The concept of a car driving itself through city streets is no longer relegated to the realm of science fiction.
Automobiles competing in the Defense Advanced Research Projects Agency’s Urban Challenge in November proved themselves capable of navigating through a closed course in California without any humans sitting behind the wheel or remotely controlling the vehicles.
Loaded with sensors and computing technologies, the cars, sports utility vehicles and trucks dodged obstacles, pulled into parking spots and merged into moving traffic with calculated precision.
While the technologies to enable fully autonomous vehicles have advanced, robotics experts say there is still more to be done to make them viable in military and commercial applications in the next decade.
“It was a great demonstration of what’s possible. But we still have a lot of hard work in terms of engineering and product development in front of us to make it broadly available and broadly feasible,” says Bill Thomasmeyer, president of the Pittsburgh-based National Center for Defense Robotics, a non-profit organization.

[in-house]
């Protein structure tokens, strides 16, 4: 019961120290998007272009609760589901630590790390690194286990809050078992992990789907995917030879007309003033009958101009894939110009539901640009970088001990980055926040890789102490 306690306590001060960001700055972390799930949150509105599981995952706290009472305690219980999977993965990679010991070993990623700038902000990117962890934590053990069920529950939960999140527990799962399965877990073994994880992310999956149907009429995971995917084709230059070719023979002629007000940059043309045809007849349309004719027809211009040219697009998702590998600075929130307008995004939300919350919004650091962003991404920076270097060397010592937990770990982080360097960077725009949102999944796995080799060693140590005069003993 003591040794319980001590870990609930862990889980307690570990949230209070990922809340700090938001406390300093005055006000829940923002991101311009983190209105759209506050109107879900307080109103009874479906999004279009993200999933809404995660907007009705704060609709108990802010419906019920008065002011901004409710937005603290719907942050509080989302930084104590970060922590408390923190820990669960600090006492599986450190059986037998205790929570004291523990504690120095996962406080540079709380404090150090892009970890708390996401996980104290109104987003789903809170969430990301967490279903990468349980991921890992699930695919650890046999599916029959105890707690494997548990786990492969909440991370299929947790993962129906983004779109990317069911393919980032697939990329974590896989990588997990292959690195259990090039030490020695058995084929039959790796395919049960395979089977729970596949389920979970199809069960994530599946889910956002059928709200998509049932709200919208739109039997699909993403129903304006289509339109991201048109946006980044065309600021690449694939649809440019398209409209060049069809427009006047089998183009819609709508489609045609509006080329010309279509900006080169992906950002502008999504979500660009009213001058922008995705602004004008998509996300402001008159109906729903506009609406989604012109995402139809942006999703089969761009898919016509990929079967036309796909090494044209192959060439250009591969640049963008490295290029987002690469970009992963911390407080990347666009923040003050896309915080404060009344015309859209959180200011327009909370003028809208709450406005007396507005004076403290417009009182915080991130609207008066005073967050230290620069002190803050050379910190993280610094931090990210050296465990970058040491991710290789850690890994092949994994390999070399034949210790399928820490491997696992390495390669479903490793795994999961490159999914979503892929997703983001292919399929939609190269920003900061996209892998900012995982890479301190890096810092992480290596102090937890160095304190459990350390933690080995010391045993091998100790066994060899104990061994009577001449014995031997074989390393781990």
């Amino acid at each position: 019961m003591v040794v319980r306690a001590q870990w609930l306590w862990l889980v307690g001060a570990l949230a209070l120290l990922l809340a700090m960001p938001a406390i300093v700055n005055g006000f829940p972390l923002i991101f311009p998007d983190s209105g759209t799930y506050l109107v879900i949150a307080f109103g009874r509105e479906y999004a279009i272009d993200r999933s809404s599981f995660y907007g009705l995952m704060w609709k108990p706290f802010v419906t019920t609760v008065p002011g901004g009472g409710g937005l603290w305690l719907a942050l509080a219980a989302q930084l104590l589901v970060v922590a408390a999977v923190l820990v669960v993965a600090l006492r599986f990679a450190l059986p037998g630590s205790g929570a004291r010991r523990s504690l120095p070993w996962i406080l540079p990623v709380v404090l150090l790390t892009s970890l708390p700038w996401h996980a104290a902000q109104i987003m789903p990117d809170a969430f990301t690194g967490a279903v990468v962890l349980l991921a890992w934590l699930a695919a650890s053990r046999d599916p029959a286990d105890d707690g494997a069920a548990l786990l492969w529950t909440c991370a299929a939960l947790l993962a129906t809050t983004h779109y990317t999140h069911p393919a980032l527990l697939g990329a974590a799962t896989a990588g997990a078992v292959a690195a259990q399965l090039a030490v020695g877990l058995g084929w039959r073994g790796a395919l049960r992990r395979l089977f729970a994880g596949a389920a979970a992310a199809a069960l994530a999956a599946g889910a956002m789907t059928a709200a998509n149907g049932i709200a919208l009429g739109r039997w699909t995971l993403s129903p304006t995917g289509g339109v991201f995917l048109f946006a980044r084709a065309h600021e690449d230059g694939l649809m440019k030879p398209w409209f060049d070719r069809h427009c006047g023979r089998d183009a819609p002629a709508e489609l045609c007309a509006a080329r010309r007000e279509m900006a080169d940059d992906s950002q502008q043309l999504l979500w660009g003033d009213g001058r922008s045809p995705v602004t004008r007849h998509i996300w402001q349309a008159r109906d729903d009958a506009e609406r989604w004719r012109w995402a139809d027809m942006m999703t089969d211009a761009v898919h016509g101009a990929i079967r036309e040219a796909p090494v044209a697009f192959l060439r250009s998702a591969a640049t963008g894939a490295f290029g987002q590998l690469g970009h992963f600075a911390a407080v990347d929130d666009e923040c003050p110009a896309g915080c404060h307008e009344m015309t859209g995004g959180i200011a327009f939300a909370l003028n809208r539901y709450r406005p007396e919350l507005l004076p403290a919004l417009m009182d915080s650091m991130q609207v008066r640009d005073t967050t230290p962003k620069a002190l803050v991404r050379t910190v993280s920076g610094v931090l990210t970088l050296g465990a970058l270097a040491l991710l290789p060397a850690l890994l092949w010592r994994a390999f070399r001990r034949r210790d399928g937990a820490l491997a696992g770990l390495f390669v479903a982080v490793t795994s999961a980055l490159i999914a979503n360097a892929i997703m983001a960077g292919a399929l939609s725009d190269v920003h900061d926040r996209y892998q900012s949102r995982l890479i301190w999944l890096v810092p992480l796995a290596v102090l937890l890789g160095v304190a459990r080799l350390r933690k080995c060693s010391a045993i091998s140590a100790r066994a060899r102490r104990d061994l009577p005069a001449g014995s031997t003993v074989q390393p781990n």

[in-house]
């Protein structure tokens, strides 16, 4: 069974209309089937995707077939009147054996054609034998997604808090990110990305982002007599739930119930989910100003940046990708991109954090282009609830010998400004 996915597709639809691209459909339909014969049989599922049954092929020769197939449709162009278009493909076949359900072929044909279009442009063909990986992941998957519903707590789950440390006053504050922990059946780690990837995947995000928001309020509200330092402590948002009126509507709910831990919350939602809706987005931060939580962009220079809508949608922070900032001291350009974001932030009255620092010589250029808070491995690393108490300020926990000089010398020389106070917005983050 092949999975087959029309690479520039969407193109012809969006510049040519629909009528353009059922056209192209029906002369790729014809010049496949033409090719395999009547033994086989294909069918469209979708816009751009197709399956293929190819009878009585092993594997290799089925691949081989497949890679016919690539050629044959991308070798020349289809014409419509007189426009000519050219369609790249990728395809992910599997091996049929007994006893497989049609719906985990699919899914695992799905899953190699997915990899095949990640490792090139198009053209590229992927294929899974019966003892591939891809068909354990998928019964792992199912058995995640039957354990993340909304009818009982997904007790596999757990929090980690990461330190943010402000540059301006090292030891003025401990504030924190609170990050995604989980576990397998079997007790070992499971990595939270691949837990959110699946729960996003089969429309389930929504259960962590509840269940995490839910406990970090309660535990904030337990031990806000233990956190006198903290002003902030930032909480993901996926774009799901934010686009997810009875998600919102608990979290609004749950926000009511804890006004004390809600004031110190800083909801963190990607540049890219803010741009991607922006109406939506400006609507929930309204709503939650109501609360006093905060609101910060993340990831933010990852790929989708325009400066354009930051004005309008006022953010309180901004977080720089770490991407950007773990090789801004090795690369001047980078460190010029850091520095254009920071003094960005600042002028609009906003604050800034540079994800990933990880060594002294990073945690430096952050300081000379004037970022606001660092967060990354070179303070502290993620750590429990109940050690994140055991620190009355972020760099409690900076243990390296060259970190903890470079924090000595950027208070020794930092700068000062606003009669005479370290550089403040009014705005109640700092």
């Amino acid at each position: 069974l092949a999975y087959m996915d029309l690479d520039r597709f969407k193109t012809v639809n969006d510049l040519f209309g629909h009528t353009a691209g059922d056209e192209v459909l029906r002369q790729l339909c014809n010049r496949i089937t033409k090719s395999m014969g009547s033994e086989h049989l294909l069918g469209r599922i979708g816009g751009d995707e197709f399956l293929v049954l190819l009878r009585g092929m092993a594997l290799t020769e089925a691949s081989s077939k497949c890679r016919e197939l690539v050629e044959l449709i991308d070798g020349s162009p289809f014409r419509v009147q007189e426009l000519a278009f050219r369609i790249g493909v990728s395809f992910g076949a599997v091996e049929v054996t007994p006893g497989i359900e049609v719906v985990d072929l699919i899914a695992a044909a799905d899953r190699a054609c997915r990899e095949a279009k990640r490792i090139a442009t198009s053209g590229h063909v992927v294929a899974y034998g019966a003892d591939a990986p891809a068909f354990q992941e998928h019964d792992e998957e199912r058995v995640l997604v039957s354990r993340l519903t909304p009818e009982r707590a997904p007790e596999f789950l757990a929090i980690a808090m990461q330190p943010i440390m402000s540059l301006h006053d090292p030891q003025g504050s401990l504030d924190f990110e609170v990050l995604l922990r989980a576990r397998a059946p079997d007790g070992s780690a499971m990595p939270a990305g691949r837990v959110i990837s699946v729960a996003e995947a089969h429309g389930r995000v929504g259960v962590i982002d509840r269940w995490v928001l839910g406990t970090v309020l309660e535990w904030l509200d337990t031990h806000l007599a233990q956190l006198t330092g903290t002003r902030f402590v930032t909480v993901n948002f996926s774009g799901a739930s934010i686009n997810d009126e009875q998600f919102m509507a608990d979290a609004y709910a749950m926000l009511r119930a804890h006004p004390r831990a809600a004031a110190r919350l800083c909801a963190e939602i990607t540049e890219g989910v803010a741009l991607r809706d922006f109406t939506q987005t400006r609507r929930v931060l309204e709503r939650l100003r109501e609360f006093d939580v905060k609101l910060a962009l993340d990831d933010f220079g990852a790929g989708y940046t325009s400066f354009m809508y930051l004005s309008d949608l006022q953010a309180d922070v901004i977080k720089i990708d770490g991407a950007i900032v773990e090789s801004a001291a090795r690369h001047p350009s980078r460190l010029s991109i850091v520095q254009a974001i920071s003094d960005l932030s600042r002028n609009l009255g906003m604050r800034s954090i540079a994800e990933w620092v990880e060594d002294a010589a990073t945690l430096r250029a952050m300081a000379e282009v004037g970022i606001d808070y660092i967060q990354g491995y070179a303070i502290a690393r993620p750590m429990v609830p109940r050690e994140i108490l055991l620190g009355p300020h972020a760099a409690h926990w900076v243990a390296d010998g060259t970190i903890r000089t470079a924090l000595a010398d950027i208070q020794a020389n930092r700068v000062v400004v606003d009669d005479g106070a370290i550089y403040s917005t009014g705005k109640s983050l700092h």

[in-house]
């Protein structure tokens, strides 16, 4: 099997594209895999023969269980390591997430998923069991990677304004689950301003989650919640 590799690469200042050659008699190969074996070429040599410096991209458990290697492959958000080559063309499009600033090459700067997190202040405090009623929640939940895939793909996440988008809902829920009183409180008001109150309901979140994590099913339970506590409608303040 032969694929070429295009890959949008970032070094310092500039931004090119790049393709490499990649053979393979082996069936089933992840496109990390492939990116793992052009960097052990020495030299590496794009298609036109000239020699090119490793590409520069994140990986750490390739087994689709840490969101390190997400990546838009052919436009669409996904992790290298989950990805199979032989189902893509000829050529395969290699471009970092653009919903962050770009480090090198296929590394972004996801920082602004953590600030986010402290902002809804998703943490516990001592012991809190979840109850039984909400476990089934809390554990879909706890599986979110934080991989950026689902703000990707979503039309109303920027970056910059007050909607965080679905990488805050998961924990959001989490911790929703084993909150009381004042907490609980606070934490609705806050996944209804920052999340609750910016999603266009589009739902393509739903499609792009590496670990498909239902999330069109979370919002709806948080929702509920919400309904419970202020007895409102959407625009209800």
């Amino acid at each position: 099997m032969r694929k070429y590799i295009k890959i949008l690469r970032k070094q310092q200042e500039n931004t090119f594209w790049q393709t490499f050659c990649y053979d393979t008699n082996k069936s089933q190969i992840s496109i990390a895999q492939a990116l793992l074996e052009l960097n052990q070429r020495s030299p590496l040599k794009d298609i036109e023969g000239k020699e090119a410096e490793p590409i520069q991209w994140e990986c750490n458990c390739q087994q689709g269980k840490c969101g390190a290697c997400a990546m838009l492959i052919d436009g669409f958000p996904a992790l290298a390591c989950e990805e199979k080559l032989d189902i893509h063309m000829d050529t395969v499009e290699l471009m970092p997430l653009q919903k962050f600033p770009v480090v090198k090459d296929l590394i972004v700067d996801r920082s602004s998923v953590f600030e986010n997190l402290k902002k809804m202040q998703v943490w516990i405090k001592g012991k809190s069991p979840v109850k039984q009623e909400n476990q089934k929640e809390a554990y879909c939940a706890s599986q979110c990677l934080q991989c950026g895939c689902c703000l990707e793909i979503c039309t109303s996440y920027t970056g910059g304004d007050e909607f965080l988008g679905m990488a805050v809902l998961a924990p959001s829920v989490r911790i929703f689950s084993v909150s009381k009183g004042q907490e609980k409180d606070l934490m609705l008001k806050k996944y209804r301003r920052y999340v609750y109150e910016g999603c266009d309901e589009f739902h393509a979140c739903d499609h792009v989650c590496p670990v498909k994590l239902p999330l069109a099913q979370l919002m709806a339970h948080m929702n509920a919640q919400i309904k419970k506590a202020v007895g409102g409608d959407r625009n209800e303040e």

To accelerate the development of robotics technology, DARPA in 2004 sponsored a contest for unmanned vehicles in the California desert. Fifteen teams attempted the 142-mile course, but none of the competitors came close to finishing the race. In 2005, four vehicles completed the second challenge, running through the 132-mile Nevada desert course in less than 10 hours.
It was about that time that roadside bombs in Iraq began taking a heavy toll on the U.S. military. Suddenly, the need for unmanned ground systems in an urban environment became more urgent.
Few robotic systems were available because of the perceived danger of operating unmanned vehicles in populous areas. Also, technologies were considered difficult to develop and to test.